5. Keep in mind that nothing succeeds like that personal touch—so as soon as you pull into town, call your newfound friends and tell them about your upcoming show. Even if you play phone tag or resort to leaving a voice-mail message, they'll appreciate the fact that you took the time to do it in person.

6. On a more local level, the big thing is the "After-Party." The headlining band welcomes the audience to attend a party after the show at a designated address. Dozens (sometimes too many dozen) show up and are treated to beer and snacks. This makes everyone feel like he is getting something in addition to the show for his admission price and, you get to "hang out" with the band. Sure, it costs the band a couple of bucks, but the promotional value far outweighs the cost. This is a great way to build an audience because everyone who attends the after-party is likely to brag about it to several friends. Trust me, the word will spread like wildfire. Most of it will be exaggerated, of course.

7. Monthly newsletters are inexpensive, computer-generated, fun-to-read, and a valuable tool for getting to your fans and potential club-goers around the country. They cost a few cents to print and only a few more cents to mail. List your band's monthly itinerary in each newsletter so the fans know well in advance of your playing dates. Tie all of this into your band's Web site so Internet navigators can also download the newsletter and hear your music and checkout upcoming live shows. It's a really good idea to print your Web site address on all newsletters and CDs.

8. Get a list of local radio programs in your tour cities and find out which ones play local music. Nothing builds an audience like getting your music heard on the radio. You'd be surprised at how many people listen to those "Local Licks" programs. Then, take a shot—tell the station you're coming to their town and ask them if you can stop up at the station to say hello and maybe do a quick station-ID spot. Invite the on-air personalities down to see you play. They won't come, but might mention it on the air! And by all means, make sure someone at the station has your music!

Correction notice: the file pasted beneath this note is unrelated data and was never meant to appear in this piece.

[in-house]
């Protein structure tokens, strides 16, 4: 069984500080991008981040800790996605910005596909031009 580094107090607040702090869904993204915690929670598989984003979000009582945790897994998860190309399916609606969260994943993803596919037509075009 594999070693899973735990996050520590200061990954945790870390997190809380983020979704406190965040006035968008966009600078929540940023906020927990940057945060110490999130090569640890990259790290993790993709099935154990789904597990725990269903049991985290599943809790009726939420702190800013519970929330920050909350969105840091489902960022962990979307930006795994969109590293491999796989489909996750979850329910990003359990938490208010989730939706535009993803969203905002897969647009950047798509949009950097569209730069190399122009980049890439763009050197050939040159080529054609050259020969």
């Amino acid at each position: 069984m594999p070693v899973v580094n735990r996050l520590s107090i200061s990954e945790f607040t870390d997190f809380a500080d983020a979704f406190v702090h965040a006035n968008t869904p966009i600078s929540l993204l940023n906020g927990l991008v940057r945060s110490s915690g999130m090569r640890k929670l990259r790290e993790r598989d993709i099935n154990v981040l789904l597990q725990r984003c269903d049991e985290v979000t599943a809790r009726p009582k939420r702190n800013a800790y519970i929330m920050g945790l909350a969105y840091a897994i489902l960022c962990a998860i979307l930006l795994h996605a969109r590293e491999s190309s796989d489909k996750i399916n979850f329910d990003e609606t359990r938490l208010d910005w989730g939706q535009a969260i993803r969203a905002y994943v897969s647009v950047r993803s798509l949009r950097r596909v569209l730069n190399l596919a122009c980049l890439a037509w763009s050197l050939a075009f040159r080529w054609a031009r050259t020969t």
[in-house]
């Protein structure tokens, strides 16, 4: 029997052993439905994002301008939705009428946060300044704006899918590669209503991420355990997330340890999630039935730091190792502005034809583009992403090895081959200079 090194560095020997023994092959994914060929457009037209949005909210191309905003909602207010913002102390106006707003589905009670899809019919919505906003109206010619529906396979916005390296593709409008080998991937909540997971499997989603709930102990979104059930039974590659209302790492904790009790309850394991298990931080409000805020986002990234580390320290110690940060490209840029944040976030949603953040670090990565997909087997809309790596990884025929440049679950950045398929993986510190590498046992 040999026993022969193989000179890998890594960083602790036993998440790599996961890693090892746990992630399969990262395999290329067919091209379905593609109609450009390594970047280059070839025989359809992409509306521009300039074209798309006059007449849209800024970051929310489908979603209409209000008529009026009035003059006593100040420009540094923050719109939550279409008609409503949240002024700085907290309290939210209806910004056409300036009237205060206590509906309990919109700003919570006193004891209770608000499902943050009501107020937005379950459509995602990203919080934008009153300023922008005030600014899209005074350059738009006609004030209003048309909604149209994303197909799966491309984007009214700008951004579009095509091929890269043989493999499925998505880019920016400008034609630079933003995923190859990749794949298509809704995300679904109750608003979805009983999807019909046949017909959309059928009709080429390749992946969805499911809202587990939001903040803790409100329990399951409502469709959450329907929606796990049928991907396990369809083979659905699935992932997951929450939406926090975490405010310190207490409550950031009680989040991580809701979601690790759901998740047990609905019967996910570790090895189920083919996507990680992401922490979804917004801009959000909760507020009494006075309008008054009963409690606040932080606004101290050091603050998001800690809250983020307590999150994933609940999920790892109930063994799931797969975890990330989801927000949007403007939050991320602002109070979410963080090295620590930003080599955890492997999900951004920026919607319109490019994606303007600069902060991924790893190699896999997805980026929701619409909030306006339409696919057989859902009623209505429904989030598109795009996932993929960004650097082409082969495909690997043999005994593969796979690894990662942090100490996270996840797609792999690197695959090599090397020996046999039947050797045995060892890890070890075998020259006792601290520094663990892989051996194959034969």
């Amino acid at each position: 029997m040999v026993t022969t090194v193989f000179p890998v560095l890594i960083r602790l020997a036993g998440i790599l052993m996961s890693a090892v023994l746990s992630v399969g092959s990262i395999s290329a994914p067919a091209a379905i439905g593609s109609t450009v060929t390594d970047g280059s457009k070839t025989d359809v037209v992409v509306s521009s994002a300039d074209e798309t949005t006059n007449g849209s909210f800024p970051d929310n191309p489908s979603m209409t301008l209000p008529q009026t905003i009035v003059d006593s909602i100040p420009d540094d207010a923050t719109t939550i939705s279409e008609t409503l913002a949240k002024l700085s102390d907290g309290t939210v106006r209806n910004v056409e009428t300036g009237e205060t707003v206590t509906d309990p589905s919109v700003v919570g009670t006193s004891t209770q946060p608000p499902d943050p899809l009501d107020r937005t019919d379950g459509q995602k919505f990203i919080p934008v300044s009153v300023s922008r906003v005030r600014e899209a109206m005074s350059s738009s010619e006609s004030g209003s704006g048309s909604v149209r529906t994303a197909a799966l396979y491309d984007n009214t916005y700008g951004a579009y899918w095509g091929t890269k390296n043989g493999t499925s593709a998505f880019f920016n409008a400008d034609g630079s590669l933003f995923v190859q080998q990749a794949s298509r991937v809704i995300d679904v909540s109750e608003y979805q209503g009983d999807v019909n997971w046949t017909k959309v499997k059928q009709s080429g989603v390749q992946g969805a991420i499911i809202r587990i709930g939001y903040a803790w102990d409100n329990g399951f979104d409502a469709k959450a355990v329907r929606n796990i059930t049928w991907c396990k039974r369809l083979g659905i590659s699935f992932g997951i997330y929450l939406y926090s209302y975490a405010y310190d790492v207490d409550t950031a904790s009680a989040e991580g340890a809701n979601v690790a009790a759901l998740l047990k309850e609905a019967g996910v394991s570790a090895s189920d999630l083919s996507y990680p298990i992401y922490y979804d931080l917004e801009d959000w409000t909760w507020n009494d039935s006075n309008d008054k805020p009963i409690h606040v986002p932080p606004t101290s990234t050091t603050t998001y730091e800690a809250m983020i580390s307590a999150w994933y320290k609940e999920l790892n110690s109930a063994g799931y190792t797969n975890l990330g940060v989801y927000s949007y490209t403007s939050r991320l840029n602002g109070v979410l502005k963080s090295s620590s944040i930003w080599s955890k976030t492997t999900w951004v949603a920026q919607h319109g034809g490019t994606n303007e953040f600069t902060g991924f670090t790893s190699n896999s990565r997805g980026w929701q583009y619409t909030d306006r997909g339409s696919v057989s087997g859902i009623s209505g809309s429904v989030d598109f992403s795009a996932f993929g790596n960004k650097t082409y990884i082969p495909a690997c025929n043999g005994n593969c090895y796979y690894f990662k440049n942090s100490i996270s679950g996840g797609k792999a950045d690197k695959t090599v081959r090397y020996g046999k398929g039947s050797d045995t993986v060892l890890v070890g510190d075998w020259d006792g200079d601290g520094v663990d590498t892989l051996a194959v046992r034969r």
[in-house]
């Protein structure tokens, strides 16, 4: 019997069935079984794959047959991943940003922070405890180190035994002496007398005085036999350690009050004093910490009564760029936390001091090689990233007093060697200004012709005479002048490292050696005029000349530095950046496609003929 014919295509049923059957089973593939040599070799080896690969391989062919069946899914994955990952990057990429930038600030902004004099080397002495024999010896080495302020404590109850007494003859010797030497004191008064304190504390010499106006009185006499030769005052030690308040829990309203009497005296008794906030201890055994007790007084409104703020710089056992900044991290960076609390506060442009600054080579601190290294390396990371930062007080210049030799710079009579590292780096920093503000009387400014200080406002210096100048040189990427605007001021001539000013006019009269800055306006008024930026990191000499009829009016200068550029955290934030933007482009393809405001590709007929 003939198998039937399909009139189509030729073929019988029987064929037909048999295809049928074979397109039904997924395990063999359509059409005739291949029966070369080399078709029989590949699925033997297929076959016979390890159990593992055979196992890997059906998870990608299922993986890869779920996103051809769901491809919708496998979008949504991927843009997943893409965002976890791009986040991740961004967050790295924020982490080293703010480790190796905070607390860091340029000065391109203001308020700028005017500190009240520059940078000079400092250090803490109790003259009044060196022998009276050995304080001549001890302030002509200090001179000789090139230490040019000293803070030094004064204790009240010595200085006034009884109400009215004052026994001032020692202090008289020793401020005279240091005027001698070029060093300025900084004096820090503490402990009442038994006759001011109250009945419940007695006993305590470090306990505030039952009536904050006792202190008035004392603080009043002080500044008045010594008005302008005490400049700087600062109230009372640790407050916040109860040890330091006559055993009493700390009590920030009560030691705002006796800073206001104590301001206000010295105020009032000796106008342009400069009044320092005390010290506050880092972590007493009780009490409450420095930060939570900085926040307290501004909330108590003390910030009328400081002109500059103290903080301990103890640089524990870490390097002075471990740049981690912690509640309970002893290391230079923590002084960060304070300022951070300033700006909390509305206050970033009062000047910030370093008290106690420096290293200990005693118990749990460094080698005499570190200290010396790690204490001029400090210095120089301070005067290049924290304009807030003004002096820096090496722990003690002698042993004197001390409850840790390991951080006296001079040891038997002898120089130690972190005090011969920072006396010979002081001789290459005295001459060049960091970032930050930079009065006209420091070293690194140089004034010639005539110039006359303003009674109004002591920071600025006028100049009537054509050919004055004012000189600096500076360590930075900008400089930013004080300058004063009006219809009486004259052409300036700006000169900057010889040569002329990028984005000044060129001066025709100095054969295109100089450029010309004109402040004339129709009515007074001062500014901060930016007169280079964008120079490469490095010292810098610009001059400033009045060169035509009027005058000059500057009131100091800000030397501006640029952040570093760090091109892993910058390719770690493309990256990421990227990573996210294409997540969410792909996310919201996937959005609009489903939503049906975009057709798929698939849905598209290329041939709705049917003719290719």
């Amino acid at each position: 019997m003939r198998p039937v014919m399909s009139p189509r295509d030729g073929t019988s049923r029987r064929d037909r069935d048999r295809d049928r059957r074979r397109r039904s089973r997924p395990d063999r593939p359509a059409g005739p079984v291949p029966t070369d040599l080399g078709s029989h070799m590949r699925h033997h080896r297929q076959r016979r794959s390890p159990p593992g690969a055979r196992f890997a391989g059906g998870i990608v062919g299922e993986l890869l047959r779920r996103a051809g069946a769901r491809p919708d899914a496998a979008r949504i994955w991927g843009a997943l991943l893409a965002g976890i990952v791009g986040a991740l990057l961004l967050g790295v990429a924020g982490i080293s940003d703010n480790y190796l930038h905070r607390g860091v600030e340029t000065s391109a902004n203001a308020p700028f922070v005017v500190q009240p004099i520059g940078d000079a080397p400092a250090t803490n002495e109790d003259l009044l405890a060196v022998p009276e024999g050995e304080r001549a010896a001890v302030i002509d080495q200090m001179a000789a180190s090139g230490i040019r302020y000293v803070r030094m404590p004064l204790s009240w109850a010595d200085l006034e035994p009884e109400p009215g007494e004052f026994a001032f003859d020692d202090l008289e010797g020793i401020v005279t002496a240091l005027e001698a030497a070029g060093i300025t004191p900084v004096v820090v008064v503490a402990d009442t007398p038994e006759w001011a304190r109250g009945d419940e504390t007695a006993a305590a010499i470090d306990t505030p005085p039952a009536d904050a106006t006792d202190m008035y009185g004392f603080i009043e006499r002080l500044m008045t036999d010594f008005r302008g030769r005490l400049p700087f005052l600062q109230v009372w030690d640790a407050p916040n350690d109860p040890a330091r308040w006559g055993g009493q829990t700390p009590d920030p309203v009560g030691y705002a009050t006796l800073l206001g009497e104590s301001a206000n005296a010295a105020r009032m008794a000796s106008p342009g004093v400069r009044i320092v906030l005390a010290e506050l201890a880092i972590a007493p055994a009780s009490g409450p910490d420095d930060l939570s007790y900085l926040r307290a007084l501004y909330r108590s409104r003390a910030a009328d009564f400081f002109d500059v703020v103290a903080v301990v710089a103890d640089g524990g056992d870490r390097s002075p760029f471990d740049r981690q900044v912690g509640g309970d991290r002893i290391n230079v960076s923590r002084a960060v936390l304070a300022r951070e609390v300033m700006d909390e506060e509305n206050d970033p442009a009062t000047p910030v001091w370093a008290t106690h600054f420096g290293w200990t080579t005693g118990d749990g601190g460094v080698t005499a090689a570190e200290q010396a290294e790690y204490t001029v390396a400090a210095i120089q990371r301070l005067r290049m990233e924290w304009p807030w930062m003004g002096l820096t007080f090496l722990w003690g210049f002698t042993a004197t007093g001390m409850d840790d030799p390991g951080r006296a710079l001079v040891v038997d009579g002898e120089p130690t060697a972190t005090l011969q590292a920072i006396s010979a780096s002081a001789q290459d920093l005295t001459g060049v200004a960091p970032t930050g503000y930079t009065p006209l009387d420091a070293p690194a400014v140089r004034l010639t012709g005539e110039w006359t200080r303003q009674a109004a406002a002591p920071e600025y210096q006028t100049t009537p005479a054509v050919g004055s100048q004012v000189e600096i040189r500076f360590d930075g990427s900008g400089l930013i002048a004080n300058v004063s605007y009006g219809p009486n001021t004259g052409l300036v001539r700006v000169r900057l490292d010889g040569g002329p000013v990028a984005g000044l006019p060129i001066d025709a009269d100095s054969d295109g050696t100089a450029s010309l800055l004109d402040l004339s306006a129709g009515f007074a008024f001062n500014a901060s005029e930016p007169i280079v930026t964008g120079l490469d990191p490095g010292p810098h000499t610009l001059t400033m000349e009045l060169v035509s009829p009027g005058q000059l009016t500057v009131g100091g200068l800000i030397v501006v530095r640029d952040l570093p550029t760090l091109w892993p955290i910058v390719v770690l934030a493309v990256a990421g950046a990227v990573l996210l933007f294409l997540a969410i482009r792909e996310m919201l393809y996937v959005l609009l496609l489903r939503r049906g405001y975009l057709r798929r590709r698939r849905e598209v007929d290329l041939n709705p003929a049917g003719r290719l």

9. The postal cards you ask people to fill out at shows providing should ask for a person's name, address, telephone, fax number, and e-mail address. This gives you four different ways of communicating with them. By using e-mail, you can send messages instantly and direct people to your band's Web site which should also list your upcoming tour dates.

By using all of the above mentioned tools, you will be able to contact new fans within seconds. There will be no excuse for being unable to reach them if you are persistent and determined to be successful. There are literally dozens of ways an artist can go about building an audience, regardless of his/her musical genre. Playing regularly and playing often is certainly a good start. But keep in mind that if you're in a club and you see a band that just blows you away with its incredible songs, electrifying live show and passionate vocal performance, you won't wait for a monthly newsletter to start spreading the word. You'll want to tell everyone about this new band you discovered. And in truth, as we've said all along, having "the goods" is really the very best way to build an audience, a career, and a future in the music business.



From the forthcoming book, Get Smart!: Essential Tips for Success in the Music Industry by Kenny Kerner. His current book Going Pro, is available at all bookstores and at Amazon.com.

About Kenny Kerner:

Discovered and produced KISS. Also produced albums for Gladys Knight, Jose Feliciano and Badfinger. As a publicist, he represented Michael J. Fox and Jay Leno. Was the former Senior Editor at Music Connection Magazine and wrote a best-selling music education book called "Going Pro" Kerner is currently the Director of the Music Business Program at Musicians Institute in Hollywood. Specialties include Personal Management, Artist Development and Music Business.

Kenny Kerner
Musicians Institute
Director / Music Business Program
(323) 860-1122
Fax: (323) 462-6508
kennyk@mi.edu